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Sugar bowl, (untitled), 1903
Charles Robert Ashbee
Sugar bowl, (untitled)
Charles Robert Ashbee,

Sugar bowl, (untitled),
1903

Charles Robert Ashbee
*1002
g1B4
f Object e
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Museum für Gestaltung Zürich
Ausstellungsstrasse 60
8031 Zurich
Museum map
Museum für Gestaltung Zürich
Toni-Areal, Pfingstweidstrasse 94
8031 Zurich
  • (untitled) Charles Robert Ashbee Sugar bowl
  • (untitled) Charles Robert Ashbee Sugar bowl
  • (untitled) Charles Robert Ashbee Sugar bowl
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Listen to the text
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With his squat yet elongated silver sugar bowl, Charles Robert Ashbee (1863–1942) created a vivid embodiment of the mindset of the Guild of Handicraft that he had inspired. Despite its sleek overall shape, the bowl boasts precious details crafted meticulously by hand.

The silver objects produced by the multitalented English designer Charles Robert Ashbee for the tables of the haute bourgeoisie consist of elaborate creations such as this elegant sugar bowl. The main attraction for both hand and eye is the lid with its knob in the shape of a hollowed-out poppy capsule. A mother-of-pearl inlay enriches this knob with a bright crown, which stands out as particularly decorative against the lid’s enameled inlay through which creased silver foil shines through. The oversize handles that jut far out to either side arise organically from the round base and flow back into the upper edge of the bowl. Their upward bulge fits perfectly in the hand. An inlay of green glass protects the interior of the metal vessel from oxidative substances such as sugar. Exterior fingerprints and other markings were unavoidable and only removable through polishing. Trained as an architect, Ashbee worked as an interior designer, silversmith, craftsman, art theoretician, and poet. In 1888, he encouraged the founding of the School of Handicraft and the affiliated Guild of Handicraft as a way for English craftsmen to cooperate in the production and dissemination of modern, high-quality handmade objects of daily use as counterparts to industrial mass-produced goods. Similar organizations on the European continent followed the model of this craft guild, such as the Wiener Werkstätte and the Manufaktur Amstelhoek in Omval near Amsterdam. (Sabine Flaschberger)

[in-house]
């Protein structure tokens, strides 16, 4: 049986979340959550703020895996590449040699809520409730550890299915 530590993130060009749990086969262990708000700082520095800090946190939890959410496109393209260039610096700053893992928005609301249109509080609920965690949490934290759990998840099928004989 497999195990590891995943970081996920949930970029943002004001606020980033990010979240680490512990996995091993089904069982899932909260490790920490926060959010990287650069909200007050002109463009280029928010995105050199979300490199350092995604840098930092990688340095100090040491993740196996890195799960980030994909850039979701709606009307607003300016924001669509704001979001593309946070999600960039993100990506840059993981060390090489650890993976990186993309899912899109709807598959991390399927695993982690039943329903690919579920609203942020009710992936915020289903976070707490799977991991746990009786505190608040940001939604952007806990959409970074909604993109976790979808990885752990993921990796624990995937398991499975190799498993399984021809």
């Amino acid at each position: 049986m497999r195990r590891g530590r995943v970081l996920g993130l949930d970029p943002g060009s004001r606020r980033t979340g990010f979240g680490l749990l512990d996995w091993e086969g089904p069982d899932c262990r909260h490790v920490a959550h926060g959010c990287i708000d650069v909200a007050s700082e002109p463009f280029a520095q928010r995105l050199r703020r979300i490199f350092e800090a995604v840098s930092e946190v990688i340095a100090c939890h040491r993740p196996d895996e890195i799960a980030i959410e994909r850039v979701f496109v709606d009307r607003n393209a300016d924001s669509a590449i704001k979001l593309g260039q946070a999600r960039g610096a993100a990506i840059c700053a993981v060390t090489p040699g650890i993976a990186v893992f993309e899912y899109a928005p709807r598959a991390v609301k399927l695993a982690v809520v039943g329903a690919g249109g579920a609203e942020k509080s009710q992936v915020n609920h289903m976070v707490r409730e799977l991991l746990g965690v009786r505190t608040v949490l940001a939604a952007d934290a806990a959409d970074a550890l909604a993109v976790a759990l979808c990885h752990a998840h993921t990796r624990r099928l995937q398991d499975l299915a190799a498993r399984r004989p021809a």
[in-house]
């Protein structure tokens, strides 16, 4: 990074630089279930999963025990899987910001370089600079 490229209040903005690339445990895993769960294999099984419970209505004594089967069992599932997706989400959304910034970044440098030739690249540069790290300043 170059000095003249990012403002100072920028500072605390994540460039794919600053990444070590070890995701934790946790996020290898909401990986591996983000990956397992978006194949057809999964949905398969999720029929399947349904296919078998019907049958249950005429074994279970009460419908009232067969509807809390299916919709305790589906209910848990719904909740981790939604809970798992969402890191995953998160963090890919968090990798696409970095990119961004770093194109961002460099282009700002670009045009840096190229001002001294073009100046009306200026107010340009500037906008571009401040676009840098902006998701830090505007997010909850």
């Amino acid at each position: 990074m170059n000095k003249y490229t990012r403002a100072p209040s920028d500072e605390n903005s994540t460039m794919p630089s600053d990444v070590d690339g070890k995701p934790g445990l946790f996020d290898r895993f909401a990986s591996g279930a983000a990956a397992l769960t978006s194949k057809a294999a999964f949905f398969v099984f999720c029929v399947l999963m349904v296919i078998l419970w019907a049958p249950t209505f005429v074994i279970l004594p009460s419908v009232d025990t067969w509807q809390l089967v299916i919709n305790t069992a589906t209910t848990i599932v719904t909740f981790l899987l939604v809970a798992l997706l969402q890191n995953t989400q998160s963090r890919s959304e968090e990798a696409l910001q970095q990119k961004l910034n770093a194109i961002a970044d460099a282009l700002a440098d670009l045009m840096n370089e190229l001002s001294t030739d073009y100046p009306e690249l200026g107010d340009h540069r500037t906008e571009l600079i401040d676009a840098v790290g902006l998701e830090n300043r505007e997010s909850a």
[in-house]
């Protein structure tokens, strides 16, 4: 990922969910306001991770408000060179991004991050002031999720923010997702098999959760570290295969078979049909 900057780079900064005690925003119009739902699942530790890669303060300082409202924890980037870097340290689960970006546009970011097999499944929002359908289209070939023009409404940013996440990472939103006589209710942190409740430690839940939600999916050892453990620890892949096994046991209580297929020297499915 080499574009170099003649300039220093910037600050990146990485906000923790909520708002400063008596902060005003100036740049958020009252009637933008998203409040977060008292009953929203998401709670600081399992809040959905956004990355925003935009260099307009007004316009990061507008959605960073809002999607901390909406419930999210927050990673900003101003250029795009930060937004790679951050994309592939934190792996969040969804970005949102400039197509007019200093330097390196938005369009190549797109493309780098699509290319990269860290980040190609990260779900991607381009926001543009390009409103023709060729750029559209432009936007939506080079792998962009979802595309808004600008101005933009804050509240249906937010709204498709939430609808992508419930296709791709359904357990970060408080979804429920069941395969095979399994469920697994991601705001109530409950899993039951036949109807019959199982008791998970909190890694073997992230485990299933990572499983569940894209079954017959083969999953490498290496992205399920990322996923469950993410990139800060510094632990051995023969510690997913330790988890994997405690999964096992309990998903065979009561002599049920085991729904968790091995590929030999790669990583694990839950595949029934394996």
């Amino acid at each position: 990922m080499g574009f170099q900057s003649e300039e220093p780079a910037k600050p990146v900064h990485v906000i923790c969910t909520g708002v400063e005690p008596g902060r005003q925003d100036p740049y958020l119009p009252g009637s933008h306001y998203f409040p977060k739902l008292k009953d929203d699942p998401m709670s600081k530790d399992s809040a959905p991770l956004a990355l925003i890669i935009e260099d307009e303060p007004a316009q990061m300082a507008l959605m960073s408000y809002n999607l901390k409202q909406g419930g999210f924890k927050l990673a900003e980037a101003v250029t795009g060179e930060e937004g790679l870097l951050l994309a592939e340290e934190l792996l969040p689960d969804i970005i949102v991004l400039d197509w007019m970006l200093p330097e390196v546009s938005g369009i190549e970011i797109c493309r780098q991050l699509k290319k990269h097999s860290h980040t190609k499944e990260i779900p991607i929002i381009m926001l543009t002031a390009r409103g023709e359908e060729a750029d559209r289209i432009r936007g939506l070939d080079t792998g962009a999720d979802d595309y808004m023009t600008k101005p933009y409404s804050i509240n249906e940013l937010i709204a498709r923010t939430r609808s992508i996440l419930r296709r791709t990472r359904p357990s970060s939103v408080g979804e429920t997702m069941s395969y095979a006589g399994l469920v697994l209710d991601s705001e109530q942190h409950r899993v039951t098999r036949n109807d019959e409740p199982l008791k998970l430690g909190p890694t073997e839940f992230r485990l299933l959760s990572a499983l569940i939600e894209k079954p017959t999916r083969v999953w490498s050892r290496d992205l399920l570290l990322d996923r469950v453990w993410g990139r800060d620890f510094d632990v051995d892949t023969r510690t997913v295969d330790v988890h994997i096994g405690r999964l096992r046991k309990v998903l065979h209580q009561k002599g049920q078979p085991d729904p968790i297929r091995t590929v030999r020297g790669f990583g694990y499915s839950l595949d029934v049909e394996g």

Zuckerdose mit Deckel, 1903
Entwurf: Charles Robert Ashbee
Herstellung: Guild of Handicraft, London, GB
Material/Technik: Silber, getrieben, ziseliert, emailliert; Perlmutt; Glas
10 x 24 x 10.8 cm
Eigentum: Museum für Gestaltung Zürich / ZHdK
Literatureo

Sigrid Barten (Hg.), Um 1900. Verborgene Schätze aus der Sammlung des Museums Bellerive, Zürich 1999.

Alan Crawford, C.R. Ashbee – Architect, Designer and Romantic Socialist, 1985.

Image creditso

Zuckerdose mit Deckel, 1903, Entwurf: Charles Robert Ashbee
Abbildung: Museum für Gestaltung Zürich / ZHdK

Zuckerdose mit Deckel, (geöffnet), um 1903, Entwurf: Charles Robert Ashbee
Abbildung: Museum für Gestaltung Zürich / ZHdK

Senftopf mit Löffel, um 1903, Entwurf: Charles Robert Ashbee
Abbildung: Museum für Gestaltung Zürich / ZHdK

Deckelpokal, 1903, Entwurf: Charles Robert Ashbee
Abbildung: Museum für Gestaltung Zürich / ZHdK

Exhibition texto
Metal: Sugar Bowls and Creamers

The tasteful tea and coffee service was a key attribute for any stylish household around the turn of the last century, retaining its place in upscale home decor during the following decades. These metal objects exemplifying this luxury period tableware show various design approaches in silver and brass that made their way from England to Denmark and then to Switzerland. Designers regarded such exquisite handcrafted items as the better alternative to mass-produced goods.